Lubbock’s development has been a balancing act of the best kind: Thanks to its geography, business diversity and leadership, the city has come to occupy a sweet spot in the economic life of the state and the nation. The region of about 640,000 people, in fact, is known as the “Hub City” of West Texas, with a varied and welcoming economy—and with a foot in the state’s hallmark oil and gas business but without dependence on it.
“We have a steady economy, given that we have education, agriculture and healthcare as our primary industries, which are all very reliable,” says John Osborne, CEO of the Lubbock Economic Development Alliance (LEDA). “And companies that we do have in oil also tend to be in multiple industries but want to have access to the oil fields south of us.”
Lubbock’s economic diversity means that it provides a great platform for growth for all types and sizes of companies. Its outsized educational pipeline, which graduates about 13,000 new workforce candidates each year from local colleges and universities, aligns with the increasing talent needs of business. And Lubbock’s reasonable cost of living, manageable size, strategic location and West Texas friendliness complete what can be an irresistible formula for CEOs making site decisions.
“Some people say it’s the flattest place you’ll ever see—but the people are absolutely wonderful,” says Lloyd Whetzel, president and CEO of XFab Texas, a unit of a German company that employs about 420 people in Lubbock making semiconductor chips and most recently received a $1 million investment by the City of Lubbock in a clean room that launched XFab into the solid-state-battery business.
Mike Williams seconds that emotion. “The labor pool is a very good one,” says the managing director of the Lubbock operation of Red River Commodities, a seed product company with two facilities and about 140 employees in the city. “They’re very capable and hard-working individuals who always do their jobs and are willing to help one another if there are tough times.”
Lubbock boasts a number of distinct advantages over other U.S. cities, including others in Texas. The hometown of rock-and-roll legend Buddy Holly is centrally located in West Texas, on Interstate 27 and smack between Interstate 40, which runs through Amarillo about 75 miles to the north, and Interstate 20, which runs through Midland and Odessa about 75 miles to the south. Not insignificantly, Lubbock is located on the main line of the Burlington Northern Santa Fe Railway that connects major metropolitan areas of the Central and Western United States. Lubbock also rests on the northern fringes of the famous Permian Basin oil formation. “A lot of people who live in the basin come and shop in Lubbock, and companies locate here for easy access to the Permian Basin, but we aren’t as affected by the labor shortages—or the busts—that can occur because of the oil industry,” Osborne says.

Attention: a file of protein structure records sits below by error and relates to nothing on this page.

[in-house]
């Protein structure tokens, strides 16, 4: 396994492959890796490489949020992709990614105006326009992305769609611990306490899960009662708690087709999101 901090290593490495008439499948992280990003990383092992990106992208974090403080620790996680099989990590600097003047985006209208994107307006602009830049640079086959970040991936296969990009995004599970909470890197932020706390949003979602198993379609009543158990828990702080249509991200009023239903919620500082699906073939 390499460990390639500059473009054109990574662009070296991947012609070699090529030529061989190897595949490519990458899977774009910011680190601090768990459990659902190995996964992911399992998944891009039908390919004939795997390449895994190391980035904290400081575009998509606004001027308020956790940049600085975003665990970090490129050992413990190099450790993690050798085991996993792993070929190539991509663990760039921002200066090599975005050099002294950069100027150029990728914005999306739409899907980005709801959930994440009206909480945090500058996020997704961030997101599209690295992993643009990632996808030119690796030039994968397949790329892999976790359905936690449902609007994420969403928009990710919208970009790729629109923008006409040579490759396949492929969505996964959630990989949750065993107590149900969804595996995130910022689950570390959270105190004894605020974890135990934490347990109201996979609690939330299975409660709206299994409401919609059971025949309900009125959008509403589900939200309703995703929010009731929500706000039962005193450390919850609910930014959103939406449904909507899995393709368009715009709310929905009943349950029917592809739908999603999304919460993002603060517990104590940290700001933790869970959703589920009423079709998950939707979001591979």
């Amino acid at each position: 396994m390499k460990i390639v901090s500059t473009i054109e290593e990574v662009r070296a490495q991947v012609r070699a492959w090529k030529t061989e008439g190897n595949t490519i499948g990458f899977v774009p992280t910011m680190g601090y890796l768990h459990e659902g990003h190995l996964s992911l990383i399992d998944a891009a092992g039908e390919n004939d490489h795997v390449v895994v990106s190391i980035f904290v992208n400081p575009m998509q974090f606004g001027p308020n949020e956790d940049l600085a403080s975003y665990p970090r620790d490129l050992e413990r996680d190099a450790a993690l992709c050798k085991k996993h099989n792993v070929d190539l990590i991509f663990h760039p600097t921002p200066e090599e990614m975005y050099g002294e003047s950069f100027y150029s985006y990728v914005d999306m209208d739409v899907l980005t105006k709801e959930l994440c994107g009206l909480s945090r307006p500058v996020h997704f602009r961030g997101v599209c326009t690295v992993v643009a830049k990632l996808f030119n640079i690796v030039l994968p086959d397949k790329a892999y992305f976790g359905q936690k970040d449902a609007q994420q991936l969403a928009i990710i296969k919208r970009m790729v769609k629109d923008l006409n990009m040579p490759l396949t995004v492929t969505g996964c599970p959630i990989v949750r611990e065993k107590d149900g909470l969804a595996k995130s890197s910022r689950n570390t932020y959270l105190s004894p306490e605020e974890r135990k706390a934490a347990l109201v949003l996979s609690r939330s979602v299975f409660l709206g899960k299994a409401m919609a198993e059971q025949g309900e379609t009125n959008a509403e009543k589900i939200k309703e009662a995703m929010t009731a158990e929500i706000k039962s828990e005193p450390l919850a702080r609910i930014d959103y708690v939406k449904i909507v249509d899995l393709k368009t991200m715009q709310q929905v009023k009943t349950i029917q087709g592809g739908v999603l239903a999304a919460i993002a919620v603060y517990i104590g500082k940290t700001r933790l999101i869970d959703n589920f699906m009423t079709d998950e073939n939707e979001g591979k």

Still, perhaps the biggest edge enjoyed by businesses in Lubbock is its workforce. With sprawling Texas Tech University, two other universities and one of the state’s strongest community colleges, Lubbock continually generates an ample supply of talent to satisfy the growing needs of companies in a number of sectors.
“We are an engineering-dependent company, with 70 engineers here in Lubbock, so we have great cooperation with Texas Tech,” says Whetzel, whose company is a major supplier of chips for automobiles ranging from tire-pressure monitoring sensors to airbag controllers. The university “also has a lot of capabilities in material science.”
The city’s community college, South Plains College, opened a technical training center featuring state-of-the-art equipment and spaces for specialties, including automotive repair, culinary arts and IT networking in 2017. The college also partnered with a Lubbock arm of the Austin Coding Academy and four truck-driving simulators, to help supply talent for the local industry, and is currently undergoing major renovations, including plans to open a new academic campus in 2022.
For CEOs who love what they see in Lubbock and need a little something extra for their site decisions, LEDA comes through. For example, when Fargo, North Dakota-based Red River weighed adding a second facility to its wild bird seed processing plant in Lubbock, the company was able to get city and county tax abatements to beat out Dallas-Ft. Worth and add about 45 jobs.
LEDA also extended job-creation incentives to XFab a few years ago, assisted with obtaining tax abatements, and even helped garner state support for its solid-state battery initiative. “They’ve been very good,” Whetzel said of the agency, “in helping us expand our capacity and capabilities in different technologies and market segments.”